Uncategorized11 Jun 2010 03:17 am

To the world’s most patient academic advisor, I promised a note on the actual academics of Ireland. You may have forgotten that I went on a STUDY Abroad, due to the absence of any mention whatsoever thus far of the school itself.  

Just to fill you in: I went to UCC, University College Cork, and basically took a selection of courses that interested me: Intro to Irish History for Visiting Student; Irish Literature, Language and Culture for Visiting Student; US Collective Memory, Intervention and the Impact of Vietnam; Contemporary Literature and Culture; American Cinema and Genre from 1895-1960; and Irish Step Dancing. Everything is graded, at least as far as Mary Washington is concerned, on a pass/fail basis. Passing is a 40%. The grading is more difficult, from what I heard from those lovely Irish roommates of mine, but I have absolutely no idea what the grades will be until the end of June. No use worrying over that, right?

The classes are all lecture, and a large majority of them are 100% exam based, meaning that you have one shot to get the grade. Most of the colleges in Ireland operate on a year long schedule, so every class is tested in the spring. Some of the students have as many as 12 exams during the exam month, which means they make much better use of the library during the April study month than I did ( If you will recall, I kind of sort of wasn’t even in the country in April…). Pretty much all of the exams, with exceptions for math and such, are essay-based. For the most part, the lecturers (they call them lecturers, not professors) will give you the general topics beforehand, and you also have the benefit of past exam titles (they call essay questions ‘exam titles), which are easily accessible online. You sort of just pick and chose what specifically you want to learn about. With the Vietnam class, I picked the Carter administration and the Vietnam Veteran’s Memorial. With the Contemporary Literature Class, I picked my two favorite novels. That freedom was certainly refreshing, but I did miss the structure of my classes back at Mary Washington.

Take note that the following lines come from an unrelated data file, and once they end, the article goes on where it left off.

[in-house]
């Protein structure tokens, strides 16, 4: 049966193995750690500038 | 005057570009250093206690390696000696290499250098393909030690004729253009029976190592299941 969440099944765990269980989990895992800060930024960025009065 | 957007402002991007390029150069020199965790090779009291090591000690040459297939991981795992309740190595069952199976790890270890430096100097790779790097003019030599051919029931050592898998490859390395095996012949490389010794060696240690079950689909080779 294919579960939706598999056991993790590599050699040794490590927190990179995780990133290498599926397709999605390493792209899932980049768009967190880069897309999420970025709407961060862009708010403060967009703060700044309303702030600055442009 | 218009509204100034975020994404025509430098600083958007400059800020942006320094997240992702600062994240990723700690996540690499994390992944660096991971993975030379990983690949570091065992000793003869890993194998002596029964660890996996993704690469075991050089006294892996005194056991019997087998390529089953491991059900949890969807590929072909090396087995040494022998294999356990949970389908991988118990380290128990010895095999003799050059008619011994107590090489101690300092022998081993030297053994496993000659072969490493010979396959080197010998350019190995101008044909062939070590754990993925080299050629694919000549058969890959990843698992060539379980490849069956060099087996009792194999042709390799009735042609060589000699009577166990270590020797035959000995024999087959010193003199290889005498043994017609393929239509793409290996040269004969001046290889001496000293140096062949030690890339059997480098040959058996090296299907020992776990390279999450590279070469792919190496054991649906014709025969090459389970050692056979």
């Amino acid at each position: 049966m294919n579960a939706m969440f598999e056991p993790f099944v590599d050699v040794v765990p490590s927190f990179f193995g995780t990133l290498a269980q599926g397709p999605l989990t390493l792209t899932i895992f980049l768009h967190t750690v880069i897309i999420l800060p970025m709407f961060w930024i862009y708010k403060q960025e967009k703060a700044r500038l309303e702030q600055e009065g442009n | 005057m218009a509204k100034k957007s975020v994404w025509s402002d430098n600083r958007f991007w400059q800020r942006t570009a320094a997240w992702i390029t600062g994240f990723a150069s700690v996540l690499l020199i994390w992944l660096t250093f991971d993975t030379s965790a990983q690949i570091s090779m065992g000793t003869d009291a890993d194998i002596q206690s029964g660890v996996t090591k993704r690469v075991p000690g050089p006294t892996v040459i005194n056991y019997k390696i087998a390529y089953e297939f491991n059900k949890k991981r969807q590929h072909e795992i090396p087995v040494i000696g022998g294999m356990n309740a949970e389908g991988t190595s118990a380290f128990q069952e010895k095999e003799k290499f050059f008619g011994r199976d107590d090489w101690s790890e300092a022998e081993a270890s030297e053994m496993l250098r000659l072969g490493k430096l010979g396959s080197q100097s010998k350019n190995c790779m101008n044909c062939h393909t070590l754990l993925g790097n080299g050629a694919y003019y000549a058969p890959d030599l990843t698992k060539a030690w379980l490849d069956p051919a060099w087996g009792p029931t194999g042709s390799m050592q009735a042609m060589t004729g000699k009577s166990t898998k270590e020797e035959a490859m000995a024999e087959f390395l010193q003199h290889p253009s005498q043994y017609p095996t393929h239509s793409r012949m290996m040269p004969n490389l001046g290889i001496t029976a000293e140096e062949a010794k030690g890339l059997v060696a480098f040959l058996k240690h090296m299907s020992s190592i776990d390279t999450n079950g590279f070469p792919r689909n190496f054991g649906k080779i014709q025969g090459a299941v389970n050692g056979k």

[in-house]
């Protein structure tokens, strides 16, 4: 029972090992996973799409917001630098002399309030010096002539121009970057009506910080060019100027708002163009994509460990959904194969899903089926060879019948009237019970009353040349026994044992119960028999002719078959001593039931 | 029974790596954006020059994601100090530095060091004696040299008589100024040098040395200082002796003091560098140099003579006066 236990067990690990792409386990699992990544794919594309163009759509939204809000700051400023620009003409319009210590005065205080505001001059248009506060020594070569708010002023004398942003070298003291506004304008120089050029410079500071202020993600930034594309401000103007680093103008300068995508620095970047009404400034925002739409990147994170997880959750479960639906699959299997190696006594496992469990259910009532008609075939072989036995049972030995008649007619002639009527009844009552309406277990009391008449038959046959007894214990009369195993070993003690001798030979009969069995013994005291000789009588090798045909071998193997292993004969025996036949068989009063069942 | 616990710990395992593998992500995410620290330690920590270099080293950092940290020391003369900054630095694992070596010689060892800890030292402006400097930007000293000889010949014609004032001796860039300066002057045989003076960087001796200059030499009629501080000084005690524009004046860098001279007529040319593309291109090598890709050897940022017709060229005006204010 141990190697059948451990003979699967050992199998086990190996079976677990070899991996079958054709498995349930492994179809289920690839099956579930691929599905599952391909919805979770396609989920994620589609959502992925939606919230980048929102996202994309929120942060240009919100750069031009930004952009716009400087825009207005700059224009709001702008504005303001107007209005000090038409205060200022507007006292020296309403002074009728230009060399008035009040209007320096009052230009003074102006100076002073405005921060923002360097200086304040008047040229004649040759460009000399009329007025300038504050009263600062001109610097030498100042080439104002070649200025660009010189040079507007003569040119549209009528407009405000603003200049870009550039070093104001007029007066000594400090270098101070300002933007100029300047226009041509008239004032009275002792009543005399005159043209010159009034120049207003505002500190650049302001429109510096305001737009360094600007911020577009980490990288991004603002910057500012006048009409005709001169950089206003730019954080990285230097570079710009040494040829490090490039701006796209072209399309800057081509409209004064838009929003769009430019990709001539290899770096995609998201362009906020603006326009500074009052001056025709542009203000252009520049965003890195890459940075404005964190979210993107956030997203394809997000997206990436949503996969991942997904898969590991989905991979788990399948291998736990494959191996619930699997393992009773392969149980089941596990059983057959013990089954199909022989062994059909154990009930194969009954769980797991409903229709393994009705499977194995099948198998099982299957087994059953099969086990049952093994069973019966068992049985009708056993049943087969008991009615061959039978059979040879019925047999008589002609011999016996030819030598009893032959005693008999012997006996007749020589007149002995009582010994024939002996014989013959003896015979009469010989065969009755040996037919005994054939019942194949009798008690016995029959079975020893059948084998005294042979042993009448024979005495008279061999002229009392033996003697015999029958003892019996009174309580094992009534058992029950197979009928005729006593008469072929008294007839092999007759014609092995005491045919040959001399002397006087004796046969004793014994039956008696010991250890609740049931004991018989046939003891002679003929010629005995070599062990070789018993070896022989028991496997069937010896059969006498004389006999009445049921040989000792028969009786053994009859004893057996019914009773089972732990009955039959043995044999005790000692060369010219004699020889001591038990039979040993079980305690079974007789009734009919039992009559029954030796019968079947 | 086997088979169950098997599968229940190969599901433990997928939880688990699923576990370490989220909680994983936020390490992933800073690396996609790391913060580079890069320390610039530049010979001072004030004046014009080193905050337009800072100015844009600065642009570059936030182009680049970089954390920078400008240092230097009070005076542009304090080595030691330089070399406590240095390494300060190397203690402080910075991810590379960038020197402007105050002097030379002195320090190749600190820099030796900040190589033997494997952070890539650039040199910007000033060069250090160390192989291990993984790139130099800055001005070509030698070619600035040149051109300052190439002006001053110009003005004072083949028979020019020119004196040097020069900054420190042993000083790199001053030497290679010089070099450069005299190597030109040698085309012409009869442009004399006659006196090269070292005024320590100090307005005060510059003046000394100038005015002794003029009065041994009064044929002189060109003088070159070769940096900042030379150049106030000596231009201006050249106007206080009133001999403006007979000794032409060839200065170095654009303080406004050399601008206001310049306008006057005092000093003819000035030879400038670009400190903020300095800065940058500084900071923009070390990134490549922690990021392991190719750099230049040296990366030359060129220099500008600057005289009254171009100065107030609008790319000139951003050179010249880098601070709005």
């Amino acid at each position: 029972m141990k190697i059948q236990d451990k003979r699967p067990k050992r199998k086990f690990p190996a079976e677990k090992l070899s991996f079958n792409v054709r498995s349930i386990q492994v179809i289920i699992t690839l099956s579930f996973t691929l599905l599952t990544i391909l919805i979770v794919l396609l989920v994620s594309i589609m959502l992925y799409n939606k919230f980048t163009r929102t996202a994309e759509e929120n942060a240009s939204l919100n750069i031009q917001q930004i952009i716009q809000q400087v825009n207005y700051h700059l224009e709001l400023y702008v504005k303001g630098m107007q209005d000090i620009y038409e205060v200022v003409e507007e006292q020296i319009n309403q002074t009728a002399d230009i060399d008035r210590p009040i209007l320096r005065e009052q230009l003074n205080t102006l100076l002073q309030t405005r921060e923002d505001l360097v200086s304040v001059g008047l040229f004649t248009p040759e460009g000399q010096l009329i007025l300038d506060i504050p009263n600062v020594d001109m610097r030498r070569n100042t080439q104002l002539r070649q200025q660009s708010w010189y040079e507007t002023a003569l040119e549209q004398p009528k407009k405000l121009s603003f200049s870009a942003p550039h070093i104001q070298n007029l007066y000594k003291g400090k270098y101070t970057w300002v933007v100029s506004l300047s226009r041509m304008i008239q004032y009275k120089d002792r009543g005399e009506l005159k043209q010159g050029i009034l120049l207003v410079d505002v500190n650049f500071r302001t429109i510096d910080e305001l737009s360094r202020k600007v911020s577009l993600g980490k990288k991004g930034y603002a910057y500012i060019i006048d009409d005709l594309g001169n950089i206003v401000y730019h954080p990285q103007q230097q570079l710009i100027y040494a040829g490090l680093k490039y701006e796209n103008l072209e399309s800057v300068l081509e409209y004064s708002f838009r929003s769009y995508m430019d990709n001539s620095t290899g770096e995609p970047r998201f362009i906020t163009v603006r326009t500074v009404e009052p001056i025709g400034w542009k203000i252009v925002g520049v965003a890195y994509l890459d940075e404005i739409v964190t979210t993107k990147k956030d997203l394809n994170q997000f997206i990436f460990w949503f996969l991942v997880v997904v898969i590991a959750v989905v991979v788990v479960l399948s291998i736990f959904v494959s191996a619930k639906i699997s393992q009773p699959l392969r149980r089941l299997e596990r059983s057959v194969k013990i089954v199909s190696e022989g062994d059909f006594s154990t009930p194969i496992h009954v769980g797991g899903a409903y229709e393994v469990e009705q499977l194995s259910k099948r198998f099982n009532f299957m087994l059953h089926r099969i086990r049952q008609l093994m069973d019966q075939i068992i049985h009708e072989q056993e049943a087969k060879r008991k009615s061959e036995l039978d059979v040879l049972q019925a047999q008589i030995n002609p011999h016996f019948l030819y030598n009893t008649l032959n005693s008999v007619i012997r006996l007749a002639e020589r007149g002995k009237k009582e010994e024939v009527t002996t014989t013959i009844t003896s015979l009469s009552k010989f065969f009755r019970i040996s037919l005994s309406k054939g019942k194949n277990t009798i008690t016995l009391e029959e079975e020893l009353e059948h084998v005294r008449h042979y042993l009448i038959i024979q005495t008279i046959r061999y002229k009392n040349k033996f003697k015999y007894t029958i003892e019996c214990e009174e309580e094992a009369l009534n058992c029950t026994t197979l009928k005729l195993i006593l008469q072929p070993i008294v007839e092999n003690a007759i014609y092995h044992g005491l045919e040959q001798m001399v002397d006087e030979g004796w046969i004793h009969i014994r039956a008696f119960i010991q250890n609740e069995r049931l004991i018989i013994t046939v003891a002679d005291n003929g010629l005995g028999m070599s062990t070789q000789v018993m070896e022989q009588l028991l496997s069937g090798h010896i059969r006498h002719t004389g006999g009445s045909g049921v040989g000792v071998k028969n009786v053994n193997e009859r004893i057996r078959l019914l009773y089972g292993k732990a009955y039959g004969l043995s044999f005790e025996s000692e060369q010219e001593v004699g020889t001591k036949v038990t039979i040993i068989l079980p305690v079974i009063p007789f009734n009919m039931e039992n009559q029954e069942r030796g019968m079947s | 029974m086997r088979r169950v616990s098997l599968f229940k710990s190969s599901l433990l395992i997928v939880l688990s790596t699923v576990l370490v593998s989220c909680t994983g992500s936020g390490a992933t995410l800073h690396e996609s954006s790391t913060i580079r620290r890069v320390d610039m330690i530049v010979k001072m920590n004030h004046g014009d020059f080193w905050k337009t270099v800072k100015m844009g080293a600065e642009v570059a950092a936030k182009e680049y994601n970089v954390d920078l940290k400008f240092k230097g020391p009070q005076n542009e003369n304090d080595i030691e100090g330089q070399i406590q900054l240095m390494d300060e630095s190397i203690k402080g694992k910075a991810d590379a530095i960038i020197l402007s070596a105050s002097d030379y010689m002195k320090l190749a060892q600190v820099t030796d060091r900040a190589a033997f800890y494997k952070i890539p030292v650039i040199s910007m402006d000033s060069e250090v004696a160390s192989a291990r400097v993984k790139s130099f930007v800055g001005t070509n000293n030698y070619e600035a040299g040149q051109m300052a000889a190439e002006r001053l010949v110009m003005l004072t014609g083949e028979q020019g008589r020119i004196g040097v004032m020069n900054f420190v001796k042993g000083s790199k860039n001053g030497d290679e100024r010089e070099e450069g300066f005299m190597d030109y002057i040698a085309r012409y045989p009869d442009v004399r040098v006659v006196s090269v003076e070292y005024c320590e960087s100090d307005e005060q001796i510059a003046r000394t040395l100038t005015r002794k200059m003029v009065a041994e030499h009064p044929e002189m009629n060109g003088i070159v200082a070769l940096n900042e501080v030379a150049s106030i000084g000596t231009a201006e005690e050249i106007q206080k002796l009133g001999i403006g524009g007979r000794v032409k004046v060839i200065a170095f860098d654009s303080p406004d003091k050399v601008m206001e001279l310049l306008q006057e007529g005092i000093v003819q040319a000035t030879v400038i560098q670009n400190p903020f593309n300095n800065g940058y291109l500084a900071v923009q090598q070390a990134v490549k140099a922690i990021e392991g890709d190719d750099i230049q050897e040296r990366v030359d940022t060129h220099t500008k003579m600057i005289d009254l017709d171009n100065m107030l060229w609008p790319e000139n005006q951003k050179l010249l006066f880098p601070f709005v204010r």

Now what was the hardest class? Take a wild guess. Irish step dancing. I am not a gifted step dancer. I tried it, I truly did. I gave that class a shot, I stayed after for remedial dance lessons, I showed up all but one week (when I was gone on a trip), I tried, I really did. But I do not like Irish step dancing. In retrospect, I will chalk it up to ‘experience’, but I will never go back to step dancing class. I think the only reason I passed the class is because Peg, the little old lady who taught it, is too nice to fail anyone. Can you imagine, years from now, having to explain that F on my transcript? “Well, you see Mr. Future Grad School Acceptance Man, I thought I’d try step dancing…”

Uncategorized10 Jun 2010 07:54 pm

 

The hostel in London was just outside of the city and superb- brand new with an excellent breakfast. We had one hostel-mate: a girl from Seattle who was in the process of becoming a certified life coach and was spending a few weeks traveling around Europe. She shared our hatred of the large Spanish and French secondary school-ers who enjoyed screaming at 7 am.

            London was the only place in Europe that I had been to before, so I had a pretty good idea of the crucial spots to hit. Number 1? King’s Cross station to take pictures with the Platform 9 ¾ replica. Unfortunately, Harry Potter and friends were nowhere to be seen. We took the tube to Piccadilly Circus, the London equivalent of Time’s Square, and ate dinner in Chinatown. By then we were whooped and it was about 11 pm, so we headed back to the fantastic hostel.

Welcome to London, please Mind the Gap!

 

London Skyline

            After a delicious and nutritious breakfast, we took the tube back into the city and walked all around, hitting up London Bridge, the Tower of London, taking some double decker buses, Harrods (depressing experience), and the Natural History museum, which was pretty much the coolest museum ever, but fell at an inconvenient time as the Maura and Lindsay were rather grumpy and hungry. Nonetheless, I sincerely enjoyed the talk like a whale exhibit and the interactive-meant-for-small-children human body exhibit. Then we made a crucial decision: We decided to spring for the London Eye.